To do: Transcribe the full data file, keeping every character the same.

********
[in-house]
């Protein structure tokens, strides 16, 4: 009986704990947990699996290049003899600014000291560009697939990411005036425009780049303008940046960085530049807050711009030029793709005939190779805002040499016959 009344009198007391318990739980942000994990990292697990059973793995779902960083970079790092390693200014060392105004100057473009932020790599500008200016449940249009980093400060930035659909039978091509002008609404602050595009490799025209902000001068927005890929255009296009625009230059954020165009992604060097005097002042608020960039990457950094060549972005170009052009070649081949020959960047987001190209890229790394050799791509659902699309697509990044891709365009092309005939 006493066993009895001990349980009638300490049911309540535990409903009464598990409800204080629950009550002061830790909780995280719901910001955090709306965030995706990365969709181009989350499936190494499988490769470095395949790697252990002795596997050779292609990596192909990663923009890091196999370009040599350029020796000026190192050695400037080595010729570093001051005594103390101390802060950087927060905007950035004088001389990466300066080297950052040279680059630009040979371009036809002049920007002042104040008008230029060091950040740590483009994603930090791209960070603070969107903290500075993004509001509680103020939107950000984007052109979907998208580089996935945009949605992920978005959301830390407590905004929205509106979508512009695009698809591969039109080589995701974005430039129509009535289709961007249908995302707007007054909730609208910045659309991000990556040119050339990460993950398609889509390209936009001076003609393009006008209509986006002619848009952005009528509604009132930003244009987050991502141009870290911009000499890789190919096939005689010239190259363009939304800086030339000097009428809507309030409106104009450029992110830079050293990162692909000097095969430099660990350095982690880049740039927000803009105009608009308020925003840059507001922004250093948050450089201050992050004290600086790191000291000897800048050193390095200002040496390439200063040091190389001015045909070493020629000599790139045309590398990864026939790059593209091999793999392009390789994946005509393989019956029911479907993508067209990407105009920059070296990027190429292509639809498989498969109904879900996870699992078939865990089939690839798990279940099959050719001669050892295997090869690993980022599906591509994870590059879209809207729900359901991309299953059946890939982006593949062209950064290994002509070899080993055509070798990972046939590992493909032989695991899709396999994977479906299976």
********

[in-house]
């Protein structure tokens, strides 16, 4: 009986704990947990699996290049003899600014000291560009697939990411005036425009780049303008940046960085530049807050711009030029793709005939190779805002040499016959 009344009198007391318990739980942000994990990292697990059973793995779902960083970079790092390693200014060392105004100057473009932020790599500008200016449940249009980093400060930035659909039978091509002008609404602050595009490799025209902000001068927005890929255009296009625009230059954020165009992604060097005097002042608020960039990457950094060549972005170009052009070649081949020959960047987001190209890229790394050799791509659902699309697509990044891709365009092309005939 006493066993009895001990349980009638300490049911309540535990409903009464598990409800204080629950009550002061830790909780995280719901910001955090709306965030995706990365969709181009989350499936190494499988490769470095395949790697252990002795596997050779292609990596192909990663923009890091196999370009040599350029020796000026190192050695400037080595010729570093001051005594103390101390802060950087927060905007950035004088001389990466300066080297950052040279680059630009040979371009036809002049920007002042104040008008230029060091950040740590483009994603930090791209960070603070969107903290500075993004509001509680103020939107950000984007052109979907998208580089996935945009949605992920978005959301830390407590905004929205509106979508512009695009698809591969039109080589995701974005430039129509009535289709961007249908995302707007007054909730609208910045659309991000990556040119050339990460993950398609889509390209936009001076003609393009006008209509986006002619848009952005009528509604009132930003244009987050991502141009870290911009000499890789190919096939005689010239190259363009939304800086030339000097009428809507309030409106104009450029992110830079050293990162692909000097095969430099660990350095982690880049740039927000803009105009608009308020925003840059507001922004250093948050450089201050992050004290600086790191000291000897800048050193390095200002040496390439200063040091190389001015045909070493020629000599790139045309590398990864026939790059593209091999793999392009390789994946005509393989019956029911479907993508067209990407105009920059070296990027190429292509639809498989498969109904879900996870699992078939865990089939690839798990279940099959050719001669050892295997090869690993980022599906591509994870590059879209809207729900359901991309299953059946890939982006593949062209950064290994002509070899080993055509070798990972046939590992493909032989695991899709396999994977479906299976």